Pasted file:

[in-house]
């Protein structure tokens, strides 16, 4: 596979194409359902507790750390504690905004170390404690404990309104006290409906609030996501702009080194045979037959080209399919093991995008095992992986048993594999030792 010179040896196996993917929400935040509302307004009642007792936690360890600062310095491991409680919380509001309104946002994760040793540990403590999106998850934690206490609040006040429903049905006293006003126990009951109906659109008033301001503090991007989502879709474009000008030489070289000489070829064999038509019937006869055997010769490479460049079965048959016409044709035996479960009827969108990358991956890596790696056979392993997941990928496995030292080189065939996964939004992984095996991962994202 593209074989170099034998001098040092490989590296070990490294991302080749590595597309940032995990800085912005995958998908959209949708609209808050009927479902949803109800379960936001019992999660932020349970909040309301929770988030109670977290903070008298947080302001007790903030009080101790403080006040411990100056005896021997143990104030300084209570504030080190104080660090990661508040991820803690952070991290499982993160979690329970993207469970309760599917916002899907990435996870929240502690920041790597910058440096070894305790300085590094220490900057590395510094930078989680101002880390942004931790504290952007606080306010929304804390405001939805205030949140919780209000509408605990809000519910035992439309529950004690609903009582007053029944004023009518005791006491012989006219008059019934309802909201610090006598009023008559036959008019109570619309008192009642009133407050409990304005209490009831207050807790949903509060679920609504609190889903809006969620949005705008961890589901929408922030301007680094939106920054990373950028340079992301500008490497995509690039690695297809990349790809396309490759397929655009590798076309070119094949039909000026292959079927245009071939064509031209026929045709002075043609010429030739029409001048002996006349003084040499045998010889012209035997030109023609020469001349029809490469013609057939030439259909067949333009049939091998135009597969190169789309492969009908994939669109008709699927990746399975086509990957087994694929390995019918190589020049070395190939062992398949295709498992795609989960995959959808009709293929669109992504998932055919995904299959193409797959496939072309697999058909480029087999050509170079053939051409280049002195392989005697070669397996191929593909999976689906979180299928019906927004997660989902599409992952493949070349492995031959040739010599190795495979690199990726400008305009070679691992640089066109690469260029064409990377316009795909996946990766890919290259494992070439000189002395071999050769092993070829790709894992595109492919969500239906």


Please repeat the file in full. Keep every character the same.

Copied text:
[in-house]
């Protein structure tokens, strides 16, 4: 596979194409359902507790750390504690905004170390404690404990309104006290409906609030996501702009080194045979037959080209399919093991995008095992992986048993594999030792 010179040896196996993917929400935040509302307004009642007792936690360890600062310095491991409680919380509001309104946002994760040793540990403590999106998850934690206490609040006040429903049905006293006003126990009951109906659109008033301001503090991007989502879709474009000008030489070289000489070829064999038509019937006869055997010769490479460049079965048959016409044709035996479960009827969108990358991956890596790696056979392993997941990928496995030292080189065939996964939004992984095996991962994202 593209074989170099034998001098040092490989590296070990490294991302080749590595597309940032995990800085912005995958998908959209949708609209808050009927479902949803109800379960936001019992999660932020349970909040309301929770988030109670977290903070008298947080302001007790903030009080101790403080006040411990100056005896021997143990104030300084209570504030080190104080660090990661508040991820803690952070991290499982993160979690329970993207469970309760599917916002899907990435996870929240502690920041790597910058440096070894305790300085590094220490900057590395510094930078989680101002880390942004931790504290952007606080306010929304804390405001939805205030949140919780209000509408605990809000519910035992439309529950004690609903009582007053029944004023009518005791006491012989006219008059019934309802909201610090006598009023008559036959008019109570619309008192009642009133407050409990304005209490009831207050807790949903509060679920609504609190889903809006969620949005705008961890589901929408922030301007680094939106920054990373950028340079992301500008490497995509690039690695297809990349790809396309490759397929655009590798076309070119094949039909000026292959079927245009071939064509031209026929045709002075043609010429030739029409001048002996006349003084040499045998010889012209035997030109023609020469001349029809490469013609057939030439259909067949333009049939091998135009597969190169789309492969009908994939669109008709699927990746399975086509990957087994694929390995019918190589020049070395190939062992398949295709498992795609989960995959959808009709293929669109992504998932055919995904299959193409797959496939072309697999058909480029087999050509170079053939051409280049002195392989005697070669397996191929593909999976689906979180299928019906927004997660989902599409992952493949070349492995031959040739010599190795495979690199990726400008305009070679691992640089066109690469260029064409990377316009795909996946990766890919290259494992070439000189002395071999050769092993070829790709894992595109492919969500239906």